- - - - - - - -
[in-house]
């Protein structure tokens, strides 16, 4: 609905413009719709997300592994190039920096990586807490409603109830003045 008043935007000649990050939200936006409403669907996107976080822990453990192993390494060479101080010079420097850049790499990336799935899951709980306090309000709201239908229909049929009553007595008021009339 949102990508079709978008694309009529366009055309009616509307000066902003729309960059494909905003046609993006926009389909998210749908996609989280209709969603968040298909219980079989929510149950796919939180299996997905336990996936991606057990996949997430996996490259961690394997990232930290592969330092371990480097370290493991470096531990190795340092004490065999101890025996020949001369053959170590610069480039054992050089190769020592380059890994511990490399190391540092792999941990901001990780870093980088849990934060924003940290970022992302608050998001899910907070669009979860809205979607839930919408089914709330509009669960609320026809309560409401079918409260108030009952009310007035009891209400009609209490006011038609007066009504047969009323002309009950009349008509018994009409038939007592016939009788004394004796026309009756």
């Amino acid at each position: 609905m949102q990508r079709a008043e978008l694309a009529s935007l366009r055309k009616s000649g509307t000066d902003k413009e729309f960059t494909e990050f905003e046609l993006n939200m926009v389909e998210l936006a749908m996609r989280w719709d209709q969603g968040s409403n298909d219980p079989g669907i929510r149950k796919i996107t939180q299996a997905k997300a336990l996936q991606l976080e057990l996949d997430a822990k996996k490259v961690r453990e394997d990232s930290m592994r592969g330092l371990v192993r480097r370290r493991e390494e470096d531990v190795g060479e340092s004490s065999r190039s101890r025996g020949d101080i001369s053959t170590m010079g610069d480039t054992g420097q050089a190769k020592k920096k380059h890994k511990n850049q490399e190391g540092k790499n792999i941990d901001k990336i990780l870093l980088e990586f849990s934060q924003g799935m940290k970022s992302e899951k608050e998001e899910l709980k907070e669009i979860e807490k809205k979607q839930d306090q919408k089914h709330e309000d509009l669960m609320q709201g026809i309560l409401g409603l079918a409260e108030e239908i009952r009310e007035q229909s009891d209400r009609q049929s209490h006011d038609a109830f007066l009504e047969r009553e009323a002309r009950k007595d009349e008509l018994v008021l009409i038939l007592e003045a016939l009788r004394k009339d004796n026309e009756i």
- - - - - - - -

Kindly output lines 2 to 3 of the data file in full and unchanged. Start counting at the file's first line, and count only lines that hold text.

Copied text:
């Protein structure tokens, strides 16, 4: 609905413009719709997300592994190039920096990586807490409603109830003045 008043935007000649990050939200936006409403669907996107976080822990453990192993390494060479101080010079420097850049790499990336799935899951709980306090309000709201239908229909049929009553007595008021009339 949102990508079709978008694309009529366009055309009616509307000066902003729309960059494909905003046609993006926009389909998210749908996609989280209709969603968040298909219980079989929510149950796919939180299996997905336990996936991606057990996949997430996996490259961690394997990232930290592969330092371990480097370290493991470096531990190795340092004490065999101890025996020949001369053959170590610069480039054992050089190769020592380059890994511990490399190391540092792999941990901001990780870093980088849990934060924003940290970022992302608050998001899910907070669009979860809205979607839930919408089914709330509009669960609320026809309560409401079918409260108030009952009310007035009891209400009609209490006011038609007066009504047969009323002309009950009349008509018994009409038939007592016939009788004394004796026309009756």
């Amino acid at each position: 609905m949102q990508r079709a008043e978008l694309a009529s935007l366009r055309k009616s000649g509307t000066d902003k413009e729309f960059t494909e990050f905003e046609l993006n939200m926009v389909e998210l936006a749908m996609r989280w719709d209709q969603g968040s409403n298909d219980p079989g669907i929510r149950k796919i996107t939180q299996a997905k997300a336990l996936q991606l976080e057990l996949d997430a822990k996996k490259v961690r453990e394997d990232s930290m592994r592969g330092l371990v192993r480097r370290r493991e390494e470096d531990v190795g060479e340092s004490s065999r190039s101890r025996g020949d101080i001369s053959t170590m010079g610069d480039t054992g420097q050089a190769k020592k920096k380059h890994k511990n850049q490399e190391g540092k790499n792999i941990d901001k990336i990780l870093l980088e990586f849990s934060q924003g799935m940290k970022s992302e899951k608050e998001e899910l709980k907070e669009i979860e807490k809205k979607q839930d306090q919408k089914h709330e309000d509009l669960m609320q709201g026809i309560l409401g409603l079918a409260e108030e239908i009952r009310e007035q229909s009891d209400r009609q049929s209490h006011d038609a109830f007066l009504e047969r009553e009323a002309r009950k007595d009349e008509l018994v008021l009409i038939l007592e003045a016939l009788r004394k009339d004796n026309e009756i």